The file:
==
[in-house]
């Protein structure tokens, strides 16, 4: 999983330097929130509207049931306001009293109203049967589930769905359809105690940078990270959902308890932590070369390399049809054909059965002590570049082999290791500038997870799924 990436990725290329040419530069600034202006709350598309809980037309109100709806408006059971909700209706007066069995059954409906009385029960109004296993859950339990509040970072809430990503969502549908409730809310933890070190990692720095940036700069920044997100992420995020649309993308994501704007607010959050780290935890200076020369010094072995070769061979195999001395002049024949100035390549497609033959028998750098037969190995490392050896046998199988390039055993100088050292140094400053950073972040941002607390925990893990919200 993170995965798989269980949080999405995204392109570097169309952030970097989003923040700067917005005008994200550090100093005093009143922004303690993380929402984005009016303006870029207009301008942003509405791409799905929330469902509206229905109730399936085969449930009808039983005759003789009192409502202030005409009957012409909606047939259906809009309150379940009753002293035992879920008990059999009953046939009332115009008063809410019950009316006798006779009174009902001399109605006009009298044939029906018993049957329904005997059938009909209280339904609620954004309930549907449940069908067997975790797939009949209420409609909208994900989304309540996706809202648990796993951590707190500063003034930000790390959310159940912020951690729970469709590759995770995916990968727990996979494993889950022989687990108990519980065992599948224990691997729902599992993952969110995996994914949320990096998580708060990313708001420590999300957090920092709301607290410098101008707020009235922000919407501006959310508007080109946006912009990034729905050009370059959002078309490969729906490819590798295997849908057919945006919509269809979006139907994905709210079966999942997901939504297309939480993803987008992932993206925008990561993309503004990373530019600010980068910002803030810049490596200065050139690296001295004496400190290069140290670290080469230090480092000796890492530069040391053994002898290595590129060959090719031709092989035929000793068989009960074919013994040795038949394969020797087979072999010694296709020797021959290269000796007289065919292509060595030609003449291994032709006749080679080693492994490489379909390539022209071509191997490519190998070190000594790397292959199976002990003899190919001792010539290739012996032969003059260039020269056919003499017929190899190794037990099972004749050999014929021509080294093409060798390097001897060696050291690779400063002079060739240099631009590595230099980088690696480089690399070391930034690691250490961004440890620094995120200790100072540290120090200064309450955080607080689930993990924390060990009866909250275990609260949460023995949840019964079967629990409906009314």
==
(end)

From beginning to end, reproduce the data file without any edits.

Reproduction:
[in-house]
């Protein structure tokens, strides 16, 4: 999983330097929130509207049931306001009293109203049967589930769905359809105690940078990270959902308890932590070369390399049809054909059965002590570049082999290791500038997870799924 990436990725290329040419530069600034202006709350598309809980037309109100709806408006059971909700209706007066069995059954409906009385029960109004296993859950339990509040970072809430990503969502549908409730809310933890070190990692720095940036700069920044997100992420995020649309993308994501704007607010959050780290935890200076020369010094072995070769061979195999001395002049024949100035390549497609033959028998750098037969190995490392050896046998199988390039055993100088050292140094400053950073972040941002607390925990893990919200 993170995965798989269980949080999405995204392109570097169309952030970097989003923040700067917005005008994200550090100093005093009143922004303690993380929402984005009016303006870029207009301008942003509405791409799905929330469902509206229905109730399936085969449930009808039983005759003789009192409502202030005409009957012409909606047939259906809009309150379940009753002293035992879920008990059999009953046939009332115009008063809410019950009316006798006779009174009902001399109605006009009298044939029906018993049957329904005997059938009909209280339904609620954004309930549907449940069908067997975790797939009949209420409609909208994900989304309540996706809202648990796993951590707190500063003034930000790390959310159940912020951690729970469709590759995770995916990968727990996979494993889950022989687990108990519980065992599948224990691997729902599992993952969110995996994914949320990096998580708060990313708001420590999300957090920092709301607290410098101008707020009235922000919407501006959310508007080109946006912009990034729905050009370059959002078309490969729906490819590798295997849908057919945006919509269809979006139907994905709210079966999942997901939504297309939480993803987008992932993206925008990561993309503004990373530019600010980068910002803030810049490596200065050139690296001295004496400190290069140290670290080469230090480092000796890492530069040391053994002898290595590129060959090719031709092989035929000793068989009960074919013994040795038949394969020797087979072999010694296709020797021959290269000796007289065919292509060595030609003449291994032709006749080679080693492994490489379909390539022209071509191997490519190998070190000594790397292959199976002990003899190919001792010539290739012996032969003059260039020269056919003499017929190899190794037990099972004749050999014929021509080294093409060798390097001897060696050291690779400063002079060739240099631009590595230099980088690696480089690399070391930034690691250490961004440890620094995120200790100072540290120090200064309450955080607080689930993990924390060990009866909250275990609260949460023995949840019964079967629990409906009314």